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7/16/2005 04:51:00 PM | Timothy

For Justin
Krugman writes:
But Mr. Rove understood that the facts were irrelevant. For one thing, he knew he could count on the administration's supporters to obediently accept a changing story line. Read the before-and-after columns by pro-administration pundits about Iraq: before the war they castigated the C.I.A. for understating the threat posed by Saddam's W.M.D.; after the war they castigated the C.I.A. for exaggerating the very same threat.

Mr. Rove also understands, better than anyone else in American politics, the power of smear tactics. Attacks on someone who contradicts the official line don't have to be true, or even plausible, to undermine that person's effectiveness. All they have to do is get a lot of media play, and they'll create the sense that there must be something wrong with the guy.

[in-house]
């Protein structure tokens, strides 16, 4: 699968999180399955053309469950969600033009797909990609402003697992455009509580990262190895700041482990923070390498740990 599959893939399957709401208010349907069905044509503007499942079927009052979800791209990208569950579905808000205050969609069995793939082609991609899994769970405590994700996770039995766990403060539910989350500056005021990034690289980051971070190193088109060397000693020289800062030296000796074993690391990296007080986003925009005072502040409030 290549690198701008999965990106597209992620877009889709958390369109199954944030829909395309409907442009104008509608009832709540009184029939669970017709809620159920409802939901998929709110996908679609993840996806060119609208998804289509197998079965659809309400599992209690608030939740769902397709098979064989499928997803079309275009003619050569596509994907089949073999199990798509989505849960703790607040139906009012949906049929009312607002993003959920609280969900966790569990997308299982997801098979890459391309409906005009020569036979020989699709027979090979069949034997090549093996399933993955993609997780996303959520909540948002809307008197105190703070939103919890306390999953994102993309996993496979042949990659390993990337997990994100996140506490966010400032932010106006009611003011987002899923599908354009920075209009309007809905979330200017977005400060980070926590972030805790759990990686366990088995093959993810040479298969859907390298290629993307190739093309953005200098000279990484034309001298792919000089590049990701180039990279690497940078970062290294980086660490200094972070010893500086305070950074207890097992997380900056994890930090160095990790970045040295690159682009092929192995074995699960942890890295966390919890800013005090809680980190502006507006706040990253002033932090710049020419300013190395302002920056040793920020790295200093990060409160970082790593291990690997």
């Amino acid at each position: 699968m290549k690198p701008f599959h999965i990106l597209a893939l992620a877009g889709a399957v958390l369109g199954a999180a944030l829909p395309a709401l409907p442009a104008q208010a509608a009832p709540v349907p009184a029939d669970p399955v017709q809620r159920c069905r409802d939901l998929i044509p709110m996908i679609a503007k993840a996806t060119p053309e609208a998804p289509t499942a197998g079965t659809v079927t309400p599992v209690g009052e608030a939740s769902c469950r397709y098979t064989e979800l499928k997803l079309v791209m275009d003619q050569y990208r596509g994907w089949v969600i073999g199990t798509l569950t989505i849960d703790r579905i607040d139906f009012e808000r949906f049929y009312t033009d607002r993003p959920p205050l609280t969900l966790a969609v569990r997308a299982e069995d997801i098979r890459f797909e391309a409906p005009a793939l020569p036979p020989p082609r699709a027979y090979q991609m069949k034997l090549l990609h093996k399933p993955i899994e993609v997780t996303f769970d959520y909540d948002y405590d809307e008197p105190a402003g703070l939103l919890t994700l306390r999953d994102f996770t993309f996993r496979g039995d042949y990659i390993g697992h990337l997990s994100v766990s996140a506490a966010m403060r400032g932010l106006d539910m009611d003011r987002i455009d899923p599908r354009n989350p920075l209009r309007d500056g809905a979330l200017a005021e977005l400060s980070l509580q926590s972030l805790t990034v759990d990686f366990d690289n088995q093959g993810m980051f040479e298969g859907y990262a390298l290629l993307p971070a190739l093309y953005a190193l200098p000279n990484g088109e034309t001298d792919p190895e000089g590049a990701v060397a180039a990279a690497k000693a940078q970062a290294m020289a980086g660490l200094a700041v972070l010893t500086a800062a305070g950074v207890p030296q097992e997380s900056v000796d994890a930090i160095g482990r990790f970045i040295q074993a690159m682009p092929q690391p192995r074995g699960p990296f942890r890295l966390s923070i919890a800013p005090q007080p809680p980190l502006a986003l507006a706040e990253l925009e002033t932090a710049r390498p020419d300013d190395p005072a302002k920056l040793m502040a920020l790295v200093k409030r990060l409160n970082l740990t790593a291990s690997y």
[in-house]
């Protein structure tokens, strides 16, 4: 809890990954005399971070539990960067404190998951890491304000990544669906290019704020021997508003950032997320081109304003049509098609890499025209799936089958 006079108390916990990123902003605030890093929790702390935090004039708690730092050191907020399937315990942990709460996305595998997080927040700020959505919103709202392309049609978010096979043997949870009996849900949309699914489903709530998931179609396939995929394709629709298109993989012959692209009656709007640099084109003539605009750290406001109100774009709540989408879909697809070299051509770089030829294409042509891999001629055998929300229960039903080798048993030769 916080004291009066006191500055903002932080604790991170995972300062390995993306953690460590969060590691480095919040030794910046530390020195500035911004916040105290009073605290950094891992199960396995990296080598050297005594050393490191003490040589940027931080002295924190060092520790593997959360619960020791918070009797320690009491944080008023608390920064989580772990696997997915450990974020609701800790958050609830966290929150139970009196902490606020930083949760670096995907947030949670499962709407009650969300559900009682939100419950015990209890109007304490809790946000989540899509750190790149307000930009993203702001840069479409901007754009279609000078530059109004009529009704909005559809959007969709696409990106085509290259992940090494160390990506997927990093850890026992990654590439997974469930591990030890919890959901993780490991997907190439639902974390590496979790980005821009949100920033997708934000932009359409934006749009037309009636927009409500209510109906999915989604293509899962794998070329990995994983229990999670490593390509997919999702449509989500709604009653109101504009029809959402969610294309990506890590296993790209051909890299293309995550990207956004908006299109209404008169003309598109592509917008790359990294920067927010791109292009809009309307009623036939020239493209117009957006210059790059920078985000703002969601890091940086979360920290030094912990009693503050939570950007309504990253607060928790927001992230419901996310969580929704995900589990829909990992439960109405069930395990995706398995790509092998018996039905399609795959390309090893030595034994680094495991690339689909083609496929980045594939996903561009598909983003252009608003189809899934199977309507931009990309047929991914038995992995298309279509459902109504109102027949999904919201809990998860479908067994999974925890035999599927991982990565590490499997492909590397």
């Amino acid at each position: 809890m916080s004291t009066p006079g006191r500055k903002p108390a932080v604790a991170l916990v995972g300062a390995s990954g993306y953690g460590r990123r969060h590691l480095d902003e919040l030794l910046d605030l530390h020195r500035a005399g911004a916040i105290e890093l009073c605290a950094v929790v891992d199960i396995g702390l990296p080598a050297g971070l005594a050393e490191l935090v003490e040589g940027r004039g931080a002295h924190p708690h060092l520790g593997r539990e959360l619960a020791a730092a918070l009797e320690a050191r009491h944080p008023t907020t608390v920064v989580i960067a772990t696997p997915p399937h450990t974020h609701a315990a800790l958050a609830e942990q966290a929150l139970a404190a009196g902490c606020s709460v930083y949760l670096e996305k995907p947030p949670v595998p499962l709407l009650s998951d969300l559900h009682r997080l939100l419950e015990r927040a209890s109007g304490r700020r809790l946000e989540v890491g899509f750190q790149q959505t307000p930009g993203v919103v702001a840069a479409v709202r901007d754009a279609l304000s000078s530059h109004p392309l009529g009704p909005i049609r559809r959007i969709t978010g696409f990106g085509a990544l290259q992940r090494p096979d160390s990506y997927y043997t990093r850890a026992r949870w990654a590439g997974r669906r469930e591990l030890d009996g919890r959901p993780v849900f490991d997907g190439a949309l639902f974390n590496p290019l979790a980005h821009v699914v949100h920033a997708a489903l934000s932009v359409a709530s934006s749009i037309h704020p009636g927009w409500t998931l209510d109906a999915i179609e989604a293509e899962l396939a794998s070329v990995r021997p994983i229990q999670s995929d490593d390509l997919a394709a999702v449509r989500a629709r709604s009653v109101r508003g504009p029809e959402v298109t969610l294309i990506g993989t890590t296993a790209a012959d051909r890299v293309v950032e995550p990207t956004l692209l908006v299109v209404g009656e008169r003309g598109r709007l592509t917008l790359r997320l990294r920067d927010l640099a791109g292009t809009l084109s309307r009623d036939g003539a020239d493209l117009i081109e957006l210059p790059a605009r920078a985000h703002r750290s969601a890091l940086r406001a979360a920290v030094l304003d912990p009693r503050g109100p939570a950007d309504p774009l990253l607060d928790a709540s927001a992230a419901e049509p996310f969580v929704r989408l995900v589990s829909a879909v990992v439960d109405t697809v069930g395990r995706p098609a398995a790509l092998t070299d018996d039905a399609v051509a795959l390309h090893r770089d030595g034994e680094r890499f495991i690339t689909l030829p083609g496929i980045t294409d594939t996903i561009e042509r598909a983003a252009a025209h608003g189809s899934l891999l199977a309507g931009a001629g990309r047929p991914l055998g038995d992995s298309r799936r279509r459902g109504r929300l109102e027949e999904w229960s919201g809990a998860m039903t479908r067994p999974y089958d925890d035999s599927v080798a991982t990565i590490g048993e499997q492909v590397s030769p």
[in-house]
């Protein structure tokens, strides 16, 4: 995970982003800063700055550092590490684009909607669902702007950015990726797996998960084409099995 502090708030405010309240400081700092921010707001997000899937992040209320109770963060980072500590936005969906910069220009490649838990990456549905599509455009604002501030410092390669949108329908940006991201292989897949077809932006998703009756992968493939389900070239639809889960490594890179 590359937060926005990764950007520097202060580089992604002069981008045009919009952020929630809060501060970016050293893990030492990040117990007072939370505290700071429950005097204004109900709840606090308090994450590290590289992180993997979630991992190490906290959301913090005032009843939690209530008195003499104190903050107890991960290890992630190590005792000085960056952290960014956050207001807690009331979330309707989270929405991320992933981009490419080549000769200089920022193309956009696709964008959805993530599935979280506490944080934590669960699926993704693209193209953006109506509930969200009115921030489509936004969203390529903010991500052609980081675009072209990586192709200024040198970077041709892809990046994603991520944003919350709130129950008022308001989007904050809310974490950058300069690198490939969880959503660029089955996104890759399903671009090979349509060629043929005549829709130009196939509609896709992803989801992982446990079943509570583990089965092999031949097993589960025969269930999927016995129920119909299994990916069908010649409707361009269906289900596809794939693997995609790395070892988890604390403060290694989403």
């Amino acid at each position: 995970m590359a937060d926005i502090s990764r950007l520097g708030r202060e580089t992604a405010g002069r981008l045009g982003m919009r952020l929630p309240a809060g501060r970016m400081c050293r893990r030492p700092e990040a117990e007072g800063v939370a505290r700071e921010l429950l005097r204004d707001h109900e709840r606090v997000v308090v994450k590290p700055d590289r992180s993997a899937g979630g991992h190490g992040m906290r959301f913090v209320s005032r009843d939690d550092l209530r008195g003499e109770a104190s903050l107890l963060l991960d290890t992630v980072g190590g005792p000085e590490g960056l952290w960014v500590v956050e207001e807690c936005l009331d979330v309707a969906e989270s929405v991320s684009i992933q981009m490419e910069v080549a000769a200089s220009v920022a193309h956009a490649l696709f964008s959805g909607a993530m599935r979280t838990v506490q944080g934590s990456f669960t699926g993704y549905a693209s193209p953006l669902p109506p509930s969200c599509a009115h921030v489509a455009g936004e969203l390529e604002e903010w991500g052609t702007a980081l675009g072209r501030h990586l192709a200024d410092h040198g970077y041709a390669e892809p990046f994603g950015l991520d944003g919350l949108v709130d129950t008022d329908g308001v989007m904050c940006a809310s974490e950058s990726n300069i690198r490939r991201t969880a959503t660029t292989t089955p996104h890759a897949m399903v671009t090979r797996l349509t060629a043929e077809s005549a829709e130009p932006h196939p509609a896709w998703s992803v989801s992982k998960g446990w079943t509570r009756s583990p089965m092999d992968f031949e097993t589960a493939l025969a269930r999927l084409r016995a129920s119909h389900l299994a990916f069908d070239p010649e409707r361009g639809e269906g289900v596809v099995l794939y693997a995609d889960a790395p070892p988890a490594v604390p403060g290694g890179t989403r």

And now we know just how far he was willing to go with these smear tactics: as part of the effort to discredit Joseph Wilson IV, Mr. Rove leaked the fact that Mr. Wilson's wife worked for the C.I.A. I don't know whether Mr. Rove can be convicted of a crime, but there's no question that he damaged national security for partisan advantage. If a Democrat had done that, Republicans would call it treason.

But what we're getting, instead, is yet another impressive demonstration that these days, truth is political. One after another, prominent Republicans and conservative pundits have declared their allegiance to the party line. They haven't just gone along with the diversionary tactics, like the irrelevant questions about whether Mr. Rove used Valerie Wilson's name in identifying her (Robert Novak later identified her by her maiden name, Valerie Plame), or the false, easily refuted claim that Mr. Wilson lied about who sent him to Niger. They're now a chorus, praising Mr. Rove as a patriotic whistle-blower.



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